jazz saxophone (181341)
Credit: Pixabay

This year’s Grammy Award for Song of the Year was “Thinking Out Loud” by Ed Sheeran. The song title is apropos for the following thoughts “Jazz” was pondering during this year’s awards ceremony.

The host was multi-Grammy winner, actor and rapper LL Cool J. No doubt he deserved to host, but what about my shine in primetime media. Why do I get no hosting gig ever, no onstage gig (well, maybe a few times), no Grammy presenting gig and no Grammy presentation in primetime? (Hmm, maybe a few. Herbie Hancock comes to mind.)

Sure, the music world folks often say, “America’s national treasure is jazz.” Right, then when the Grammys come around, I’m treated like the girl who only gets a date on the staircase in the projects.

Yeah, I’m America’s original music. Similar to my little brother hip-hop, who came out of the ghetto. Everybody laughed at him, said he was just a fad. They said he’s too flamboyant, disrespectful to ladies, uses profanity and does drugs. He is gangster, has multiple arrests and even convictions. Regardless, he kept rapping, and here we are, years later, with millions of record sales and movie contracts, and I’m still in the shade.

Make note, I’m not hatin’ or complainin’—just saying. They were giving big props to “Hamilton” for winning “Best Musical Theater Album.” OK, cool the first major hip-hop Broadway production. Yeah, I know it’s all about the paper. Little bro hip-hop is making millions, getting all the media attention, while little ole’ jazz, in comparison, is just making short money, and that doesn’t warrant the Grammy stage during primetime.

But, dude, I was swinging in the first Black Broadway production “Shuffle Along” (1921), written by the jazz musicians and songwriters Noble Sissle and Eubie Blake. Their songs from the play “I’m Just Wild About Harry and “Love Will Find a Way” are now a part of the Great American Songbook.

In 1912, when the jazz bandleader, composer and arranger James Reese Europe formed the Clef Club Orchestra and became the first jazz orchestra to perform at Carnegie Hall, it was me in the house swinging along. Bam! That was 21 years before Benny Goodman’s debut at Carnegie Hall, dig.

I was there during World War I with Lt. Europe leading the 369th Infantry Regiment (the Harlem Hellfighters) in France when they gave those swinging jazz concerts for the British, French and American troops. Yo, when those cats came home and marched through Harlem, stepping proud, playing some mean tune, that was me, daddio. Just thinking out loud, no complainin’, no hatin’, just saying.

During those horrendous, terrifying days of lynchings, I witnessed the “Strange Fruit” hanging from the sycamore tree. Being in “Alabama” with Dr. Martin Luther King Jr. was no joke, just ask John Coltrane he wrote the tune. When Nina Simone sang “Mississippi Goddam” and “Old Jim Crow,” I was all up in the mix, jamming in the trenches.

We were bebopping with Dizzy Gillespie, swinging low in his sweet Cadillac as folks jammed to Lou Donaldson’s “Alligator Boogaloo” long before you got gangsta and spit hip-hop.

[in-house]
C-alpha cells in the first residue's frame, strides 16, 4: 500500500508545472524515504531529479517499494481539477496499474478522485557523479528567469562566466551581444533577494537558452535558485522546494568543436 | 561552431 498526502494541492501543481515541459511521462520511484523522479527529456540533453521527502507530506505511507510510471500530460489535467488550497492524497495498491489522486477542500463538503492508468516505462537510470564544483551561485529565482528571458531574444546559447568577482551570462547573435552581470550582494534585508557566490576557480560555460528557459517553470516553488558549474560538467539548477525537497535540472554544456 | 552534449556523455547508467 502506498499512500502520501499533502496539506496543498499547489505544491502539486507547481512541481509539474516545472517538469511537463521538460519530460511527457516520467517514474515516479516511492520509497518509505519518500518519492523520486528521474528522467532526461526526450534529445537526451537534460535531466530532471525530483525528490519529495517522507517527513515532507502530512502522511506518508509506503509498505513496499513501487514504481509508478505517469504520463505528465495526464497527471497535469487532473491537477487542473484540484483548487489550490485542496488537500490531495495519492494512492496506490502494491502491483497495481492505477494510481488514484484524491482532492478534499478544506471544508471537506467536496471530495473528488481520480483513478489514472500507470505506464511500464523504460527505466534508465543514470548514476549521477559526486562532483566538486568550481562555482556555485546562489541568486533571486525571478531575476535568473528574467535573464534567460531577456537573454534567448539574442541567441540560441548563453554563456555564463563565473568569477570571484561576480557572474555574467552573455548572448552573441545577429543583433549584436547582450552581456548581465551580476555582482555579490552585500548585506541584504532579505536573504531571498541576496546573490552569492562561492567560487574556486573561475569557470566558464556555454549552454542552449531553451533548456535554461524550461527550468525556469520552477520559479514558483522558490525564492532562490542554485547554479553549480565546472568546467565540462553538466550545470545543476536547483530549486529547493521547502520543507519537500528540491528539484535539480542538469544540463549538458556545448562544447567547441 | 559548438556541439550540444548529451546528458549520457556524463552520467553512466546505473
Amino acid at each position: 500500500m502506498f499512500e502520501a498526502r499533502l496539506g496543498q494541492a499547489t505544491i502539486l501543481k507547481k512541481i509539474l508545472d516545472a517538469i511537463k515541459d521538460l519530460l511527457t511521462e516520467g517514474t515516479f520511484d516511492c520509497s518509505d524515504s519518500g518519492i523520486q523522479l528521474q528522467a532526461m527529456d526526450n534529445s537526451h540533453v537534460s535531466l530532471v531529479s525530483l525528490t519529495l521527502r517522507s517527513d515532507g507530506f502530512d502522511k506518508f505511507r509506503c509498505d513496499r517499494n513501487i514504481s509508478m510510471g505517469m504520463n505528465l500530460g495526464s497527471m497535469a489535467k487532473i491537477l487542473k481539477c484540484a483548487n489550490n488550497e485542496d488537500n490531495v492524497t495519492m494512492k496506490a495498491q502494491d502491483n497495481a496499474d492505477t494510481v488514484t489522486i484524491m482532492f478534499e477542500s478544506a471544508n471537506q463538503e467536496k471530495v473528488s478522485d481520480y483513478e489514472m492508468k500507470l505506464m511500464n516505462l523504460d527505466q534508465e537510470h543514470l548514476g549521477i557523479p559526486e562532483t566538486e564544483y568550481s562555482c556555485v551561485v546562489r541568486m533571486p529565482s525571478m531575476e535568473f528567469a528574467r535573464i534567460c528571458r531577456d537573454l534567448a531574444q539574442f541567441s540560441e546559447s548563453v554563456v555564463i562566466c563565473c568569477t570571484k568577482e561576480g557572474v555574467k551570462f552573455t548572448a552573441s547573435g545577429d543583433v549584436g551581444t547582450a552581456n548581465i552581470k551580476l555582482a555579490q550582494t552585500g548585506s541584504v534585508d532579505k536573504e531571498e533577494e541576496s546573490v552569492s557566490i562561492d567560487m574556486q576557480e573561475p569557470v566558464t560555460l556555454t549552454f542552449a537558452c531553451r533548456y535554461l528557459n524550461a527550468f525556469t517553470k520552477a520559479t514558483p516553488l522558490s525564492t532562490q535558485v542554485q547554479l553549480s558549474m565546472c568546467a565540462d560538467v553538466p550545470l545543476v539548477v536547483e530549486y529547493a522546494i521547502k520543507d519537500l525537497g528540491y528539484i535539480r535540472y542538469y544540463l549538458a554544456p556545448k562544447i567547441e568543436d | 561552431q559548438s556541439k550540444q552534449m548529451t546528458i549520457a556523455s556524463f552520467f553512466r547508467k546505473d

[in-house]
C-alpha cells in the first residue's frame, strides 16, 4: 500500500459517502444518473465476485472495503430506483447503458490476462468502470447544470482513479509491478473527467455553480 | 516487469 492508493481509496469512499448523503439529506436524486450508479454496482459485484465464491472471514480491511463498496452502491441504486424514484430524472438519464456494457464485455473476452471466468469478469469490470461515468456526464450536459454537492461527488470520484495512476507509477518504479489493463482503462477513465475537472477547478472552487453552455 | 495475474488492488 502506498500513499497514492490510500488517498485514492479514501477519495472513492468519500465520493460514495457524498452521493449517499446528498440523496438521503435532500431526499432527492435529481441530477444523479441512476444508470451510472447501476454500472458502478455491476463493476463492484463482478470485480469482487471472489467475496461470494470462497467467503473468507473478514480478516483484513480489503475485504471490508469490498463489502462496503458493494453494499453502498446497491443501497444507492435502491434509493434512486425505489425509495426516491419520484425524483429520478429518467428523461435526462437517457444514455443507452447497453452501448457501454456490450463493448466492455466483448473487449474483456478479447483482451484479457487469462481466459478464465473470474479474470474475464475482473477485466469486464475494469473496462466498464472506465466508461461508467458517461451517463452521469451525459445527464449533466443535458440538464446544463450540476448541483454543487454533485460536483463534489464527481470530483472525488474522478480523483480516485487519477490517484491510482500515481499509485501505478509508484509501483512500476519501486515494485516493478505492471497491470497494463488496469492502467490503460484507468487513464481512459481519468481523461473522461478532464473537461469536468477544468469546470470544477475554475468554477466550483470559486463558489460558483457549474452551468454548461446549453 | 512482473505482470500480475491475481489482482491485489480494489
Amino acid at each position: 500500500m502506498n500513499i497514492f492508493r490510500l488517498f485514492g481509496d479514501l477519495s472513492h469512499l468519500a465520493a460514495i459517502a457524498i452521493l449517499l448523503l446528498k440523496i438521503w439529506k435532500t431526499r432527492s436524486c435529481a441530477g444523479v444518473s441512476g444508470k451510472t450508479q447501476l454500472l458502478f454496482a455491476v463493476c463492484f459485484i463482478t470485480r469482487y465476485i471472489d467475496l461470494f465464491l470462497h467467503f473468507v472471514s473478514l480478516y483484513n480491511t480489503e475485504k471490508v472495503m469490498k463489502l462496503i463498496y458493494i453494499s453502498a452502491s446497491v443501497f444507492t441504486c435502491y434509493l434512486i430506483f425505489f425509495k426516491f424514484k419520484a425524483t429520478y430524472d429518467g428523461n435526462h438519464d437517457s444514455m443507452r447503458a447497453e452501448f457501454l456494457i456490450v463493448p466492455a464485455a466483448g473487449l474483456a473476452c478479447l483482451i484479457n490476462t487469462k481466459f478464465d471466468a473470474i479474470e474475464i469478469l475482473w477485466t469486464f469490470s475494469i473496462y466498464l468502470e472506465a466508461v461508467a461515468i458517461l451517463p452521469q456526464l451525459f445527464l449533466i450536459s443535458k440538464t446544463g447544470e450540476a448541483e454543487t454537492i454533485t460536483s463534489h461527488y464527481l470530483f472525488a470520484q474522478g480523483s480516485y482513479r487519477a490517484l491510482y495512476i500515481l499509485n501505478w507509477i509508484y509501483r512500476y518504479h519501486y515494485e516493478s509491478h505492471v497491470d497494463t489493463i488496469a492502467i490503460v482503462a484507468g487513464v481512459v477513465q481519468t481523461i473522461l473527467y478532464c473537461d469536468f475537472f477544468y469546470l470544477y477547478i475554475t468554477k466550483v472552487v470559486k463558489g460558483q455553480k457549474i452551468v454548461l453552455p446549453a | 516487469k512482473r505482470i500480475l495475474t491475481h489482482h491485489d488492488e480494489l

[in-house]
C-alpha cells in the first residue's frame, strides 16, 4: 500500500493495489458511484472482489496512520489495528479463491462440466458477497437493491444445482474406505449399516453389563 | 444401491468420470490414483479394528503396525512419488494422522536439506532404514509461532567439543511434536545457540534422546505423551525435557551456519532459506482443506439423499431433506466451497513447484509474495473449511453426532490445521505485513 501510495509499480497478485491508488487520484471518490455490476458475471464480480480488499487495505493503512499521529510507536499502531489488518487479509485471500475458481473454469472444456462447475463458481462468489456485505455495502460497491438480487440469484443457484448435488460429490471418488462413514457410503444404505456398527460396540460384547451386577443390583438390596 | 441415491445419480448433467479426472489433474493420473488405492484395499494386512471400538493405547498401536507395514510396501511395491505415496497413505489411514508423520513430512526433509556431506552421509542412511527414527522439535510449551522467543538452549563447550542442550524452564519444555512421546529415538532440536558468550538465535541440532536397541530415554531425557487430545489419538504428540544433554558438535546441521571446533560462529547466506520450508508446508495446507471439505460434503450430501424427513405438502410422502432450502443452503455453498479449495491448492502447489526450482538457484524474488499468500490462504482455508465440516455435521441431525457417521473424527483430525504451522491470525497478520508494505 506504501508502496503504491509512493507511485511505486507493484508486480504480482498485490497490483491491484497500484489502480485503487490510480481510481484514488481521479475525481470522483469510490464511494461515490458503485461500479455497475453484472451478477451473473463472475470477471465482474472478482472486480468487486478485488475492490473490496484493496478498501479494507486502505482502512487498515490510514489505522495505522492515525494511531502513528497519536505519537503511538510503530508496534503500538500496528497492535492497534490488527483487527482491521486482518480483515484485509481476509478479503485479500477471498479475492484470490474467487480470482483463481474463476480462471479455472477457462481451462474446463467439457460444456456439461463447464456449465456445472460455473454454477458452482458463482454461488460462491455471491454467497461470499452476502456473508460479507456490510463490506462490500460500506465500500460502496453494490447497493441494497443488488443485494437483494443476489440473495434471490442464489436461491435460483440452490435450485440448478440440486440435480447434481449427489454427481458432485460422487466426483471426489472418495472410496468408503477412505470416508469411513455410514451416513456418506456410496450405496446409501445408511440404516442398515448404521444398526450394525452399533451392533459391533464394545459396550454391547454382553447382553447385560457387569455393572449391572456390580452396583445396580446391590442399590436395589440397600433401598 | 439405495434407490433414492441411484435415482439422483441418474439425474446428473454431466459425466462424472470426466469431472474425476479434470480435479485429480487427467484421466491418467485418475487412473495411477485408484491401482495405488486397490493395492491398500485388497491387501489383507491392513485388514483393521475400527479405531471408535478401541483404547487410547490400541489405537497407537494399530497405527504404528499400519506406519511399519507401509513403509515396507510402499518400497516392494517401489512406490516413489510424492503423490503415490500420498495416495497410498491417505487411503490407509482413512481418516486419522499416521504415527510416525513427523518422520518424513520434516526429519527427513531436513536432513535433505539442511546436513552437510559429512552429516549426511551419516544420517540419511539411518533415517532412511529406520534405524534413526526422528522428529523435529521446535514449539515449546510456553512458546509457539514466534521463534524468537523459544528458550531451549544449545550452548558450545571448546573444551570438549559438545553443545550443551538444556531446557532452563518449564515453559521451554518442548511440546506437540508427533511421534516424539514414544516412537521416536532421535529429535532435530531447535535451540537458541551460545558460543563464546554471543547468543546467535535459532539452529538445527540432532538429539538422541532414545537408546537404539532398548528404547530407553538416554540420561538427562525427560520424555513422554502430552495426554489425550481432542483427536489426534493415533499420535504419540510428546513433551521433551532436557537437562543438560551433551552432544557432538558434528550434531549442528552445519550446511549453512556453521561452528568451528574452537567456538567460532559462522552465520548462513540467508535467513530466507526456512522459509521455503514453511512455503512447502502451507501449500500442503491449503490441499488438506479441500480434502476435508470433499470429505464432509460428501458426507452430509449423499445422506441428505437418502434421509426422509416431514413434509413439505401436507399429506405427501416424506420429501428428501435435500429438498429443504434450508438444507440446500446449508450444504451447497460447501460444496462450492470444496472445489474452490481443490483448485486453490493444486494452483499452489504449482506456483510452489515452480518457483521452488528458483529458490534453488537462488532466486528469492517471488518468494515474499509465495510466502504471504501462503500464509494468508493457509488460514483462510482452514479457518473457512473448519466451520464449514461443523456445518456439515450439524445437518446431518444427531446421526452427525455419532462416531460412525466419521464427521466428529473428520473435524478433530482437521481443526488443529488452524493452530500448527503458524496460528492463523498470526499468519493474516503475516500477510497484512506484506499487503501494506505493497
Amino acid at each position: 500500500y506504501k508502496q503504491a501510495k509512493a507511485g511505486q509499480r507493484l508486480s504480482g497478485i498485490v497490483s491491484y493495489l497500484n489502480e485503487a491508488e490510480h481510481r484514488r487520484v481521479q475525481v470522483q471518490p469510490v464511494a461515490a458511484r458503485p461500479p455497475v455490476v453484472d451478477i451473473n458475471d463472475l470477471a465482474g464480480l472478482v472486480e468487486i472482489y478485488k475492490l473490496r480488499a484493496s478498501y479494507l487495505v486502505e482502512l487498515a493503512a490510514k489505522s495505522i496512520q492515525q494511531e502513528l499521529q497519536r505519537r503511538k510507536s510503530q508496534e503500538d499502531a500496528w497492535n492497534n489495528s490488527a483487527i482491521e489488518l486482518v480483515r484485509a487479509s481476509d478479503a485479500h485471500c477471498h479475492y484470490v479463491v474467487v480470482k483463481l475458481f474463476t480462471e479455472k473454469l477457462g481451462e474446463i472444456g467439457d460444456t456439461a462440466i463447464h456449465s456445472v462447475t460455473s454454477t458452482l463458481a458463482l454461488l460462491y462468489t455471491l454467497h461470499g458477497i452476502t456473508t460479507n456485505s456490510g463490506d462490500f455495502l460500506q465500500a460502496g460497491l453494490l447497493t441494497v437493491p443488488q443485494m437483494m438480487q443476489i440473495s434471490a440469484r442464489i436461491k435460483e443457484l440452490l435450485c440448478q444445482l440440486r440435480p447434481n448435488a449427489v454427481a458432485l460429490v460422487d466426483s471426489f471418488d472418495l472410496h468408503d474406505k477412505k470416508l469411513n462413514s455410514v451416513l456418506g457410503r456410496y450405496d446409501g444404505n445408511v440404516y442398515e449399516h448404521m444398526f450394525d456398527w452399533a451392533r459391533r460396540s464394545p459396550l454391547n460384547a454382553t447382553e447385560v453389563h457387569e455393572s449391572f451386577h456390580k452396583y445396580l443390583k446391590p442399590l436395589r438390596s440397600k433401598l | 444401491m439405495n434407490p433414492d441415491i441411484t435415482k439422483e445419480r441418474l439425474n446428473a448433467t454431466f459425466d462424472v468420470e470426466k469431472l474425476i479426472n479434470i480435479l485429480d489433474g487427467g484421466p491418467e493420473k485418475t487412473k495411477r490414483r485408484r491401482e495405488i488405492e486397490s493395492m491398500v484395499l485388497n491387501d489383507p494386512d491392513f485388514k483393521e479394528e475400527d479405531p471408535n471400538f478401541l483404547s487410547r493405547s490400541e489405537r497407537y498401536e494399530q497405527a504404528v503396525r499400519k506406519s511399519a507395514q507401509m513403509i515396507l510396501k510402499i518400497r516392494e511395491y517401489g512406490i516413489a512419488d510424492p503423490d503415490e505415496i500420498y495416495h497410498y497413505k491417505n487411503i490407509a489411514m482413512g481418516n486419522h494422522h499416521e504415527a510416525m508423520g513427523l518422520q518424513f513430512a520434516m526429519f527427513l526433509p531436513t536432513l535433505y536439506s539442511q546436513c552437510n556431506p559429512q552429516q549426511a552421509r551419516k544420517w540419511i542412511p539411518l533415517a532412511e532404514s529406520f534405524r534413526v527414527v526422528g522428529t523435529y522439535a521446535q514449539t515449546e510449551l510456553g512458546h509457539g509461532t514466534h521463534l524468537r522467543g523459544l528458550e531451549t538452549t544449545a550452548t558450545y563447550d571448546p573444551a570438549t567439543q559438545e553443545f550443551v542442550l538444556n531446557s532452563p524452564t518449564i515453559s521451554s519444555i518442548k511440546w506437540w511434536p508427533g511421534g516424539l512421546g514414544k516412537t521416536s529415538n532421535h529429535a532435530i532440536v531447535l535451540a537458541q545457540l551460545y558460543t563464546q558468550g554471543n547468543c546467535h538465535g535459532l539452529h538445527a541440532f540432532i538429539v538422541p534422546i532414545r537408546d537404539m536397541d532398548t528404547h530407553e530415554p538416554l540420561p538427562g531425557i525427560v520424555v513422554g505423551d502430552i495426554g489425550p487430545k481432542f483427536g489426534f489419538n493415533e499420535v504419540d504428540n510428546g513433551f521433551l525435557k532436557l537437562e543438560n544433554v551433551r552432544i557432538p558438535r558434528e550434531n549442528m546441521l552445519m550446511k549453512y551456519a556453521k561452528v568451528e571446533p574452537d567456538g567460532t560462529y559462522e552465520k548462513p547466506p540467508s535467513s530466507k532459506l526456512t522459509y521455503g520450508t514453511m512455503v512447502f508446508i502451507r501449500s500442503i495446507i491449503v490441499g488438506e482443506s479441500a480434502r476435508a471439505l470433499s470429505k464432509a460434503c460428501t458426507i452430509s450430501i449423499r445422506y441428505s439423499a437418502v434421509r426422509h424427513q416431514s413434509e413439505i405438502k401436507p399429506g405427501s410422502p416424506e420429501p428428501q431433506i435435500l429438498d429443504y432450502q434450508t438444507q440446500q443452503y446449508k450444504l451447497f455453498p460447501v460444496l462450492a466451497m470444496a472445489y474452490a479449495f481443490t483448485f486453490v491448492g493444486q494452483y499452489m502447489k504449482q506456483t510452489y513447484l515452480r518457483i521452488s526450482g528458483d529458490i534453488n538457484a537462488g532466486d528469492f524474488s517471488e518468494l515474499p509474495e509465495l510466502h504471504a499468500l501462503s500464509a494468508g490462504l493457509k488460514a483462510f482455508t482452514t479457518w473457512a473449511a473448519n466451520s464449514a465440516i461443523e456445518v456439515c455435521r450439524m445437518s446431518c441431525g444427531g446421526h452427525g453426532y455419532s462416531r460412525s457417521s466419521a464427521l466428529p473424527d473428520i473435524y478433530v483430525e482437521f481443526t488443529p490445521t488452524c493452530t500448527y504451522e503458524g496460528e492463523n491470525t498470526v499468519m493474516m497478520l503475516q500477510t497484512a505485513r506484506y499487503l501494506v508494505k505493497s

Hell, baby, we started it all coming from Africa. The drum persisted, call-and-response resisted, the preacher was sweatin’ and Negro hymns from the gospel choir praised the lawd while down the block the devil was dancin’ to the blues, ragtime and jazz. Yeah, it all came through me; doo-wop, R&B, soul, funk and rap via Jocko Henderson, Jack the Rapper and Frankie Crocker, “the chief rocker.”

Yes, being America’s treasure sounds good, but all of my family is enjoying primetime while I’m still being treated like a booty call. What is wrong with this scenario? Hey, no complainin’, no hatin’, just saying.

Did you see Kendrick Lamar lay down that rap, hardcore kid and the youngster on the saxophone, dam, the dancers in African gear and the drums—now that was a statement, a musical journey. The young 12-year-old pianist and arranger Joey Alexander held down the jazz front with his dazzling performance of Thelonious Monk’s composition “I Mean You.” Ruth Brown’s posthumous Lifetime Achievement Award was heartwarming. After all, she crossed the genres from jazz to blues and R&B.

Anything else related to Grammy jazz winners was delegated to online views. Here are a few of the winners: Cecile McLarin Salvant, Best Jazz Vocal Album, “For One to Love”; Christian McBride, Best Improvised Jazz Solo; Eliane Elias, Best Latin Jazz Album, “Made in Brazil”; and the Afro Latin Jazz Suite featuring Rudresh Mahanthappa took the prize under the category Instrumental Composition.

The special tributes to Maurice White, B.B. King and that spectacular Lady Gaga performance for David Bowie were cool, but what happened to the Natalie Cole tribute? Like her father, Nat King Cole, her voice is unforgettable and she deserves a tribute.

After all, it was Miles Davis who explained the “Seven Steps to Heaven.” Granted, afterwards he was “On the Corner,” drinking “Bitches Brew” and getting involved with those “Water Babies but should that disqualify jazz from having Grammy prime time status?

Babes”—no, I shouldn’t.

“No complainin’, no hatin’, I’m just saying!” said Jazz.